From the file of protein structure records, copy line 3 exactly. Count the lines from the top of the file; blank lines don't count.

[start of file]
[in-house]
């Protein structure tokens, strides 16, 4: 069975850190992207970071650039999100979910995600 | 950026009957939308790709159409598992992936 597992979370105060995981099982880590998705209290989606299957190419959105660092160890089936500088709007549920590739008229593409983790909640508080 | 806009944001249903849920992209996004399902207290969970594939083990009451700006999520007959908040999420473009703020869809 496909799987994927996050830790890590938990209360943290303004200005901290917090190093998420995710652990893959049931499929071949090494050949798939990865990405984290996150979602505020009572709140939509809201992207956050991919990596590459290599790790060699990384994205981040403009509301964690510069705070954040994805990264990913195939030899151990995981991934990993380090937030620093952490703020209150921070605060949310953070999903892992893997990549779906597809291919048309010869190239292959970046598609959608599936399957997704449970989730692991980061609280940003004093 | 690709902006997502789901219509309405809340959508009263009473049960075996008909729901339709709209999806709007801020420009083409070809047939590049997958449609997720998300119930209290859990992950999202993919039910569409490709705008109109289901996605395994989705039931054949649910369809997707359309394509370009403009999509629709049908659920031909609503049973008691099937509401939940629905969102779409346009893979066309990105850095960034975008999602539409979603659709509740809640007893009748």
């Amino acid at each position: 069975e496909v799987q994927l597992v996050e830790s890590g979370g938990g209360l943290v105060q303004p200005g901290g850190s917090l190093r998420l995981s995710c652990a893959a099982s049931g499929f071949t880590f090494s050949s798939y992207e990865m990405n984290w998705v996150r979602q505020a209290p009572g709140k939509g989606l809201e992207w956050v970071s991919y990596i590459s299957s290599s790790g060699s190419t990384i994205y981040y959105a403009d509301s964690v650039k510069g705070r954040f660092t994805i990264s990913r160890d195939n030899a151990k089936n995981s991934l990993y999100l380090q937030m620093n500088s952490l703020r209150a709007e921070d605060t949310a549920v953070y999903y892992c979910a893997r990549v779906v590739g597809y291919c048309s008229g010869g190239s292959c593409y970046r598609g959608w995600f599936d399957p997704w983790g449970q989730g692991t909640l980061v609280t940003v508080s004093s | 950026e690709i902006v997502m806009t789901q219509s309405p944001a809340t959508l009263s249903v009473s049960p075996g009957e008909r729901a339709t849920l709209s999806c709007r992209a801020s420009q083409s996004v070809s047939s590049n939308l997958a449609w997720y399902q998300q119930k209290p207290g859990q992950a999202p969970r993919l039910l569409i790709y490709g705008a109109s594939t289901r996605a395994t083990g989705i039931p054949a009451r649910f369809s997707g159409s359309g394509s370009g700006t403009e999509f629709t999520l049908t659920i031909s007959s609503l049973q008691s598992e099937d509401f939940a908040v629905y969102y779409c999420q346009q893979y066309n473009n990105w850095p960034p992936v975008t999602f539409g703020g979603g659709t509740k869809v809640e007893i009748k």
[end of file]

């Amino acid at each position: 069975e496909v799987q994927l597992v996050e830790s890590g979370g938990g209360l943290v105060q303004p200005g901290g850190s917090l190093r998420l995981s995710c652990a893959a099982s049931g499929f071949t880590f090494s050949s798939y992207e990865m990405n984290w998705v996150r979602q505020a209290p009572g709140k939509g989606l809201e992207w956050v970071s991919y990596i590459s299957s290599s790790g060699s190419t990384i994205y981040y959105a403009d509301s964690v650039k510069g705070r954040f660092t994805i990264s990913r160890d195939n030899a151990k089936n995981s991934l990993y999100l380090q937030m620093n500088s952490l703020r209150a709007e921070d605060t949310a549920v953070y999903y892992c979910a893997r990549v779906v590739g597809y291919c048309s008229g010869g190239s292959c593409y970046r598609g959608w995600f599936d399957p997704w983790g449970q989730g692991t909640l980061v609280t940003v508080s004093s | 950026e690709i902006v997502m806009t789901q219509s309405p944001a809340t959508l009263s249903v009473s049960p075996g009957e008909r729901a339709t849920l709209s999806c709007r992209a801020s420009q083409s996004v070809s047939s590049n939308l997958a449609w997720y399902q998300q119930k209290p207290g859990q992950a999202p969970r993919l039910l569409i790709y490709g705008a109109s594939t289901r996605a395994t083990g989705i039931p054949a009451r649910f369809s997707g159409s359309g394509s370009g700006t403009e999509f629709t999520l049908t659920i031909s007959s609503l049973q008691s598992e099937d509401f939940a908040v629905y969102y779409c999420q346009q893979y066309n473009n990105w850095p960034p992936v975008t999602f539409g703020g979603g659709t509740k869809v809640e007893i009748k």